Monday: One Big Happy ‘Declining Market’! Plus Adult Dorm Redux

This man has great news for you

  • The Times spends 250 precious Sunday editorial words on adult dormitories–though after word 181 the piece veers from a light-hearted “whiff of nostalgia” to a “noble” plea for affordable housing. All we ask is that the mystery of the Falcon address is solved before anyone pays attention to niceties like “families with small children.” After all, the solution to affordable housing is simply Sunset Park. (New York Times)
  • Poor Bruce Ratner cannot get a break: ‘thousands of Brooklynites’ turned up in Grand Army Plaza to protest the Atlantic Yards Development–even the much feared Rosie Perez. Will better news be around the bend? According to Develop Don’t Destroy Brooklyn’s Daniel Goldstein, the city will soon present its official review of the big proposal’s environmental impact. (NY Post)
  • Crain’s frontpage: As everyone else gets ready for “a declining market,” Countrywide Financial preps dozens of new residential brokerage offices in Manhattan. Less astoundingly, the city’s Hudson Yards plan will politely ask for $2 billion to stir up commercial development (and to fund that pesky No. 7 subway extension.) (Crain’s premium)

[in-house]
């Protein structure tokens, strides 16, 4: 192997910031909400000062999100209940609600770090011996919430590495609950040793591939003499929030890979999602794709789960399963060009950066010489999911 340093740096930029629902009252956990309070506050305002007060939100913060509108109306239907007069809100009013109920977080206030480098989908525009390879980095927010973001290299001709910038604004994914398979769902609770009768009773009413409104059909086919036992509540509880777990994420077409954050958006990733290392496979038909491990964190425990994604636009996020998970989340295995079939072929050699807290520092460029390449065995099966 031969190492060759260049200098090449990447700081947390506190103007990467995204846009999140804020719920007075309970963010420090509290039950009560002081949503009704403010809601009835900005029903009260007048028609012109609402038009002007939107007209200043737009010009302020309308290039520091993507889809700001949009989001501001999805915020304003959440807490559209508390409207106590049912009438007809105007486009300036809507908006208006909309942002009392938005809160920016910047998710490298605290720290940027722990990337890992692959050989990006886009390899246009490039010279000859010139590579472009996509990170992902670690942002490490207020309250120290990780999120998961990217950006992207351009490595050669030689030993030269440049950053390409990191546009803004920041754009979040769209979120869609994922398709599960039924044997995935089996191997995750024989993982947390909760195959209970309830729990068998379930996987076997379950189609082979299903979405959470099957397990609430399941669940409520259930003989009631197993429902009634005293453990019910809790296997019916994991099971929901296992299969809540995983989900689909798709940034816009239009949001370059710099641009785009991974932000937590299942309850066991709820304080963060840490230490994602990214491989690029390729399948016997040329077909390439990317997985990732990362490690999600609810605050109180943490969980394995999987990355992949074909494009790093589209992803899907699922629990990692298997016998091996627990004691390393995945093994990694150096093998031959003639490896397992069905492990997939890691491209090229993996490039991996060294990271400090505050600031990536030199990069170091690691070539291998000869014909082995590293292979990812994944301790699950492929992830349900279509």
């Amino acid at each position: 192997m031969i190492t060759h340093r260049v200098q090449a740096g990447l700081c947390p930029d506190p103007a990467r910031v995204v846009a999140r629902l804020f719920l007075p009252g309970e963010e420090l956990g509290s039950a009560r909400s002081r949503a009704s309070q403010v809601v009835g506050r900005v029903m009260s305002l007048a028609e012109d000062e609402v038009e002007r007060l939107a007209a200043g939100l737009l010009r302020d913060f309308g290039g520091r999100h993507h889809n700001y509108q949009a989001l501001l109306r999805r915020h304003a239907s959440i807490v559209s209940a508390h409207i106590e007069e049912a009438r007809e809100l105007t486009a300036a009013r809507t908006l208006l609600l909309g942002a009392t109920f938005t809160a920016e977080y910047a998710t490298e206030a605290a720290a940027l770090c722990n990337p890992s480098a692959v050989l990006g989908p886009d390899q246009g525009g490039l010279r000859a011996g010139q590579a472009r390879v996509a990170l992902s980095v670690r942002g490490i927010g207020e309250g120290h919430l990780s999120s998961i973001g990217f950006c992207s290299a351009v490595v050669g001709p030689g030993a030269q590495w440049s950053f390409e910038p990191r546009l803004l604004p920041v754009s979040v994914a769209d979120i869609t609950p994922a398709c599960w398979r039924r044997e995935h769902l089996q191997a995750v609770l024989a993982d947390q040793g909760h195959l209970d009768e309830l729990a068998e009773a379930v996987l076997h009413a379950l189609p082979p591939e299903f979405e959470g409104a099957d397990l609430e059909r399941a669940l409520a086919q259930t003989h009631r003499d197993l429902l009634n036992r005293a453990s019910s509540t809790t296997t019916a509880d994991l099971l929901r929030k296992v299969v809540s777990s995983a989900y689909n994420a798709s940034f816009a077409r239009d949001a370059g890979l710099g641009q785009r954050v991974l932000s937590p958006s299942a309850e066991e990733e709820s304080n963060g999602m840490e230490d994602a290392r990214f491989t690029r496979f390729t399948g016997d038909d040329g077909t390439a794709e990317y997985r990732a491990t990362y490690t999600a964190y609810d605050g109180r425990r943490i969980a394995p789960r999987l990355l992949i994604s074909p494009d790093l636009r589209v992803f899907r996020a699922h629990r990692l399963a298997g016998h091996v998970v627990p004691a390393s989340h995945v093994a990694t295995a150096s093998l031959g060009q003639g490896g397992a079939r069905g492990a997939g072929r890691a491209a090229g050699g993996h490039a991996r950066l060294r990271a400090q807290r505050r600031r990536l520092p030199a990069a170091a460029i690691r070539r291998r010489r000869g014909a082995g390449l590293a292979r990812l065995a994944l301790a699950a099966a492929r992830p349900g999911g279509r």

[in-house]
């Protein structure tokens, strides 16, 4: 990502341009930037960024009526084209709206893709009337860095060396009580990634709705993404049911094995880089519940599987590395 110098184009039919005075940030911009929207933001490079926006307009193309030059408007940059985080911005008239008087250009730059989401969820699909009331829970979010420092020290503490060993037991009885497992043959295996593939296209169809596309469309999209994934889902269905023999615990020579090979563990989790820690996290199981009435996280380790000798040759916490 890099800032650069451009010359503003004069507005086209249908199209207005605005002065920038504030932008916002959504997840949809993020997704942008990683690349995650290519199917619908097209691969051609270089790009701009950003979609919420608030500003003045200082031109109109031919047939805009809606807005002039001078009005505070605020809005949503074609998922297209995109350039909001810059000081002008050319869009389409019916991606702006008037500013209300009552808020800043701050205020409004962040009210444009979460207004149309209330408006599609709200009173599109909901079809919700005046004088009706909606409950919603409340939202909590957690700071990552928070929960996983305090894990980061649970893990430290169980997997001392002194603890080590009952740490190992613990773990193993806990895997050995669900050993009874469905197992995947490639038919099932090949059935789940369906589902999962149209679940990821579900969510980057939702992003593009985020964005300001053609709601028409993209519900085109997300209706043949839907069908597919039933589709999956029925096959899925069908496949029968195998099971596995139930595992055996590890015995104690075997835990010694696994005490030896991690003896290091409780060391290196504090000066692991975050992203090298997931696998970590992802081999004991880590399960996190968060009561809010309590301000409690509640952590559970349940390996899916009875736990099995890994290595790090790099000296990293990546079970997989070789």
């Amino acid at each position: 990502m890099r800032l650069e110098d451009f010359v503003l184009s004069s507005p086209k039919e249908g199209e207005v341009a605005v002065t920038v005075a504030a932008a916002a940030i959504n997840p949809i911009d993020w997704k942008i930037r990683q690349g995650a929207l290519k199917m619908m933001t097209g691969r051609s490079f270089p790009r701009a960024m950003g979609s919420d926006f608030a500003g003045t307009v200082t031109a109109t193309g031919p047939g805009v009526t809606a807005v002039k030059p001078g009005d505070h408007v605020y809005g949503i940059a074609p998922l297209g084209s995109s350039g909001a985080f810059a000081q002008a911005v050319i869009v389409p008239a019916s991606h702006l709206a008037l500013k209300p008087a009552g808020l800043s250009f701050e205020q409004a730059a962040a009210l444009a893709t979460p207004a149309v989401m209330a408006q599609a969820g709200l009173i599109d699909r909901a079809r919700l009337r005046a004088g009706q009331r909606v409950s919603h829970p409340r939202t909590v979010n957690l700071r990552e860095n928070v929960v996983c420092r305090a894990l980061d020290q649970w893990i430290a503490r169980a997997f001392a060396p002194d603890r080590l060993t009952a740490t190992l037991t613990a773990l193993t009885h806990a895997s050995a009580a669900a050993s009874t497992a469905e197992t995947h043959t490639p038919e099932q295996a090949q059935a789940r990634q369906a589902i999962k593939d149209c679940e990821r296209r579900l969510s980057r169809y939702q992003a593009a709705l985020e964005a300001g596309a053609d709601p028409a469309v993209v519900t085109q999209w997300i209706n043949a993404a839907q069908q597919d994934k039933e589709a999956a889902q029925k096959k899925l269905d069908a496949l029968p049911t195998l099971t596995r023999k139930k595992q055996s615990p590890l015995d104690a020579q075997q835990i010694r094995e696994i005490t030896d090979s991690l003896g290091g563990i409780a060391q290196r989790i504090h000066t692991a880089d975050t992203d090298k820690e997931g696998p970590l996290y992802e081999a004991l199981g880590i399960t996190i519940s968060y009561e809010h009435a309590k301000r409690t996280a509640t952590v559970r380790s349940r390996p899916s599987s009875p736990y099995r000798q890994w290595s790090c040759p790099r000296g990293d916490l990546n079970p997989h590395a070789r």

• Why would a reasonably priced three-bedroom duplex in Manhattan Valley go half a year without an offer? New York seeks answers from Bellmarc, Prudential Douglas Elliman, and City Connections execs–and their guesses aren’t that sharp. Maybe, guys, it has something to do with that “decline.” (New York)
  • And why so many new Upper West Side condos–like Anbau’s currently anonymous development at 120 West 72nd? “You don’t have to get in a cab in the dark to go to a health club,” proposes Prudential Douglas Elliman’s executive VP Ann Cutbill Lenane. Now Upper West Siders think: “‘Wow, cool, this is so much easier.'” (New York Times)
  • Pardon the gratuitous Hamptons item, but one cannot ignore The Post‘s bewildering story on the “head-to-head” brawl between East End’s Bridge and Sebonack golf clubs. We were sure Sean Combs had killed the Hamptons late last century, though apparently the culprit has something to do with the recent dwindling of bloodline golf club membership. (NY Post)
  • Pleasant Monday tidbit: Midtown office rent may hit $200 per-square-foot by December. So far this year twenty $100+ leases have been signed in Manhattan–“compared to just 10 in all of 2005.” (Globe St.)
  • Max Abelson